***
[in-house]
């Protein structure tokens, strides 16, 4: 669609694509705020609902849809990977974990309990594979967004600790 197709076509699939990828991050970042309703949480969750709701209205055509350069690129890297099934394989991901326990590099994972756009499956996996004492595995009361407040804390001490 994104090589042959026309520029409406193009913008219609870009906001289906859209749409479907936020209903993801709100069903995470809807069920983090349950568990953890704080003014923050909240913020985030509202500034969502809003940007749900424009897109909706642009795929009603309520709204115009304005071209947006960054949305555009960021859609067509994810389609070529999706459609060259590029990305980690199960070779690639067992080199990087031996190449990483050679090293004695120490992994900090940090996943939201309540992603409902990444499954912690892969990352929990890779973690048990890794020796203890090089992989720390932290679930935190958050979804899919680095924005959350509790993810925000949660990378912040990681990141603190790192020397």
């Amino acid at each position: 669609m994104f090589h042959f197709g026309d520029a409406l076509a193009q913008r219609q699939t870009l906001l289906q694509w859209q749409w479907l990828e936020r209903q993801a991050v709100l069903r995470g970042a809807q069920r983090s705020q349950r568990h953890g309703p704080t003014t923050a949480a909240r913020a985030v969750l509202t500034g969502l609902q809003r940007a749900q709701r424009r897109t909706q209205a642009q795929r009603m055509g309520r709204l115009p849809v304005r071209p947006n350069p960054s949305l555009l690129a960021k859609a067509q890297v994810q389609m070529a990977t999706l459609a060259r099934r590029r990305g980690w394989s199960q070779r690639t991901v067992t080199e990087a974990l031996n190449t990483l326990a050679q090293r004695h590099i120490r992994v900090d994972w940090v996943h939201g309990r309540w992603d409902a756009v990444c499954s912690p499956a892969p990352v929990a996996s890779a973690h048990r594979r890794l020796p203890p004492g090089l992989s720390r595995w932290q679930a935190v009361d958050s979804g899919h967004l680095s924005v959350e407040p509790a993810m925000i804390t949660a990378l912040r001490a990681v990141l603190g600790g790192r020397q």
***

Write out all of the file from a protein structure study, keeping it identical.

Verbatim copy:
[in-house]
């Protein structure tokens, strides 16, 4: 669609694509705020609902849809990977974990309990594979967004600790 197709076509699939990828991050970042309703949480969750709701209205055509350069690129890297099934394989991901326990590099994972756009499956996996004492595995009361407040804390001490 994104090589042959026309520029409406193009913008219609870009906001289906859209749409479907936020209903993801709100069903995470809807069920983090349950568990953890704080003014923050909240913020985030509202500034969502809003940007749900424009897109909706642009795929009603309520709204115009304005071209947006960054949305555009960021859609067509994810389609070529999706459609060259590029990305980690199960070779690639067992080199990087031996190449990483050679090293004695120490992994900090940090996943939201309540992603409902990444499954912690892969990352929990890779973690048990890794020796203890090089992989720390932290679930935190958050979804899919680095924005959350509790993810925000949660990378912040990681990141603190790192020397």
């Amino acid at each position: 669609m994104f090589h042959f197709g026309d520029a409406l076509a193009q913008r219609q699939t870009l906001l289906q694509w859209q749409w479907l990828e936020r209903q993801a991050v709100l069903r995470g970042a809807q069920r983090s705020q349950r568990h953890g309703p704080t003014t923050a949480a909240r913020a985030v969750l509202t500034g969502l609902q809003r940007a749900q709701r424009r897109t909706q209205a642009q795929r009603m055509g309520r709204l115009p849809v304005r071209p947006n350069p960054s949305l555009l690129a960021k859609a067509q890297v994810q389609m070529a990977t999706l459609a060259r099934r590029r990305g980690w394989s199960q070779r690639t991901v067992t080199e990087a974990l031996n190449t990483l326990a050679q090293r004695h590099i120490r992994v900090d994972w940090v996943h939201g309990r309540w992603d409902a756009v990444c499954s912690p499956a892969p990352v929990a996996s890779a973690h048990r594979r890794l020796p203890p004492g090089l992989s720390r595995w932290q679930a935190v009361d958050s979804g899919h967004l680095s924005v959350e407040p509790a993810m925000i804390t949660a990378l912040r001490a990681v990141l603190g600790g790192r020397q």